• It should be reliable - it should fail if, and only if, the production code is broken. If the test starts failing for some other reason, for example if the internet connection is not available, that implies the unit testing code is broken.
  • It should be small and fast, and inexpensive to run, not more than a few milliseconds to finish execution.
  • It should be self-contained and runnable in isolation, and then in any order as part of the test suite. The unit test should not depend on the result of another test or on the execution order, or external state (such as configuration files stored on the developer's machine). One should understand what is going on in a unit test without having to look at other parts of the code.
  • It should not depend on database access, in general any external dependency or any long running task.
  • They should not use real external dependencies. A test that calls into the database is not a unit test. If the presence of external dependencies are necessary to test the logic, they should be provided as test doubles. Using mocks with unit tests is acceptable, but the moment mocks enter the scene, the test begins to straddle the unit/integration test boundary.
  • It should be time (time of the day, timezone) and location independent.
  • It should be meaningful. Getter or setter testing is not meaningful.
  • It should be usable as documentation: readable and expressive.

Also see:

Unit Tests in Go

External Dependency

The following are examples of situations when the test relies on external dependencies (which should not be the case for unit tests):

  • The test acquires a database connection and fetches/updates data.
  • The test connects to the internet and downloads files.
  • The test interacts with a mail server to send an e-mail.
  • The test relies on the presence, and uses an external tool in the testing environment, as part of the testing logic.
  • The test looks up JNDI objects.
  • The test invokes a web service.
  • ... and more.

Integration Test

Integration testing is a software testing phase in which individual software components are combined and tested as a group, and aims to prove compliance with functional requirements. Integration testing occurs after unit testing and before system testing. Also see Progressive Testing.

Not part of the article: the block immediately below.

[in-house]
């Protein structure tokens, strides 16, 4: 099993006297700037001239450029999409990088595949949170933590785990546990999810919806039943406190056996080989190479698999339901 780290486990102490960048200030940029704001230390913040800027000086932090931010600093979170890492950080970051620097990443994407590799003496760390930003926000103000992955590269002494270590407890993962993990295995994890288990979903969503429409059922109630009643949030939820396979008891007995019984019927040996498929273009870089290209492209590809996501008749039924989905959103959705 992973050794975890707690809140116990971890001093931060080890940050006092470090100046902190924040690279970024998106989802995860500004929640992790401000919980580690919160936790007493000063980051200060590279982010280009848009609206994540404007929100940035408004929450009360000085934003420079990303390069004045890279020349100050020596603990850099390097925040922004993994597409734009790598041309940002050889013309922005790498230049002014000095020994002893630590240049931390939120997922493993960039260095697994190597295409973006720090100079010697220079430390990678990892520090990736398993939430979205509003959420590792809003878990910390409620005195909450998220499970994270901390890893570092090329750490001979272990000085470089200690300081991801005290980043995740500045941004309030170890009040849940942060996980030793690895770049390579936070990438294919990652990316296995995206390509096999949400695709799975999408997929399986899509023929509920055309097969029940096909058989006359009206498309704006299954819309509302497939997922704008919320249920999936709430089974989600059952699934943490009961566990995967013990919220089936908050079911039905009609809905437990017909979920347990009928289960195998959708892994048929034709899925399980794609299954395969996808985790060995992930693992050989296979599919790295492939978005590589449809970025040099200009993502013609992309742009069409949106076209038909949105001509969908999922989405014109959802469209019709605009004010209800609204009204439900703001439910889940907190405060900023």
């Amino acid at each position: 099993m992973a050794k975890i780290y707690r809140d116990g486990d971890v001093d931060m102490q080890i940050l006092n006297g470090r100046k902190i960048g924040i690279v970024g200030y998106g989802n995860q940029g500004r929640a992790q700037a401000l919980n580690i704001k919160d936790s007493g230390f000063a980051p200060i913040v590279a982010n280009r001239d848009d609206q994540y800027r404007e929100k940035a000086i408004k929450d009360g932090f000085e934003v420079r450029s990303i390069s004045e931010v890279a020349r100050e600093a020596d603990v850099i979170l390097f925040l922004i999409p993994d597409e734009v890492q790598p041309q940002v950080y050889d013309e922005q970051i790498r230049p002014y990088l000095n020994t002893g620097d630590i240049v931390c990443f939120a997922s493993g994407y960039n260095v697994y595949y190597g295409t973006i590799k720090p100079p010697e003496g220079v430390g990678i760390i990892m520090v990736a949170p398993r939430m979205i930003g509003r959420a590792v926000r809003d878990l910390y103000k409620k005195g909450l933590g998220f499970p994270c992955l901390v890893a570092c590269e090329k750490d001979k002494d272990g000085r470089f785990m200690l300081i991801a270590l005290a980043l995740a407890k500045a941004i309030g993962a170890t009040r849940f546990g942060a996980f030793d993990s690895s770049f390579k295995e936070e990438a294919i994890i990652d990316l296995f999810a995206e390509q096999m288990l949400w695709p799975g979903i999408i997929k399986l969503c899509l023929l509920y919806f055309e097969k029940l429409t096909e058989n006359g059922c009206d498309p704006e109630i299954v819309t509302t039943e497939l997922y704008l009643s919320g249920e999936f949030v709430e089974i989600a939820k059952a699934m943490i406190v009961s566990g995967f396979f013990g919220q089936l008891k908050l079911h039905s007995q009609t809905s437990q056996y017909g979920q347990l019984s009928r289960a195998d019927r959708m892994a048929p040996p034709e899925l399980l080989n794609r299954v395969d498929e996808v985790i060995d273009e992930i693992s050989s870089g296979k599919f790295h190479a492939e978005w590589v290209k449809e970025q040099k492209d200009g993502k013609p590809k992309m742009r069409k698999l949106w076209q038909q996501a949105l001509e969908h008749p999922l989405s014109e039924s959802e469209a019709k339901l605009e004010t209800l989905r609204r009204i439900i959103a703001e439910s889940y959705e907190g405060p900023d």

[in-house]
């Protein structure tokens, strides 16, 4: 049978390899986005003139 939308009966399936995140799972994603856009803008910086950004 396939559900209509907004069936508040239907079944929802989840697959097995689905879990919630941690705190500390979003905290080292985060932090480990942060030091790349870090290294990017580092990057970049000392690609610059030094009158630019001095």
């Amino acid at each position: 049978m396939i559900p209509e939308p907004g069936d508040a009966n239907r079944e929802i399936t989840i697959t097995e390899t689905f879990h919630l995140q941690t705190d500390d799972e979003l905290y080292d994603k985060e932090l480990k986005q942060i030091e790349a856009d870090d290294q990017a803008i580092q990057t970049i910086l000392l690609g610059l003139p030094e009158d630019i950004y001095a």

An integration test covers a collection of components, assembled together and interacting with each via their interfaces. The components have been previously unit tested. Integration tests depend on live (real) external dependencies, such databases, and they are inherently slower than the unit tests. Integration tests should be automated, but they should run outside the continuous unit test feedback loop.

Integration tests may be written in such a way they can use in-memory mocks if the test environment is appropriately configured, turning into "unit tests with mocks", which are a lot less expensive to run. This is especially useful if running the test with live external dependency is expensive, and it is best left to an overnight CI pipeline. Writing tests this way opens up both possibilities: it makes feasible running those tests in the local development environment, using mocks, and also as part of a continuous delivery pipeline, with real dependencies.

Writing an integration test to work both with mocks and with a live dependency is a bit more complex than simply writing the straightforward integration test, but not with much. The decision is left to the developer. What you're getting is a more opaque Swiss cheese.

Also see:

Integration Tests in Go

Broad Integration Tests

A broad integration test is a test that requires live versions of all run-time dependencies. Such tests are expensive, because they require a full-featured test environment with all the necessary infrastructure, data and services. Managing the right versions of all those dependencies requires significant coordination overhead, which tends to slow down the release cycles. The tests themselves are often fragile and unhelpful. For example, it takes effort to determine if a test failed because of the new code, mismatched version dependencies or the environment.

Thoughtworks classified broad integration tests as a "hold" technique. While they don't have an issue with automated "black box" integration testing in general, they find that a more helpful approach is one that balances the need for confidence with release frequency. This can be done in two stages by first validating the behavior of the system under test assuming a certain set of responses from runtime dependencies, and then validating the assumptions. The first stage uses service virtualization to create test doubles of run-time dependencies and validates the behavior of the system under test. This simplifies test data management concerns and allows for deterministic tests. The second stage uses contract tests to validate those environmental assumptions with real dependencies. Full justification here.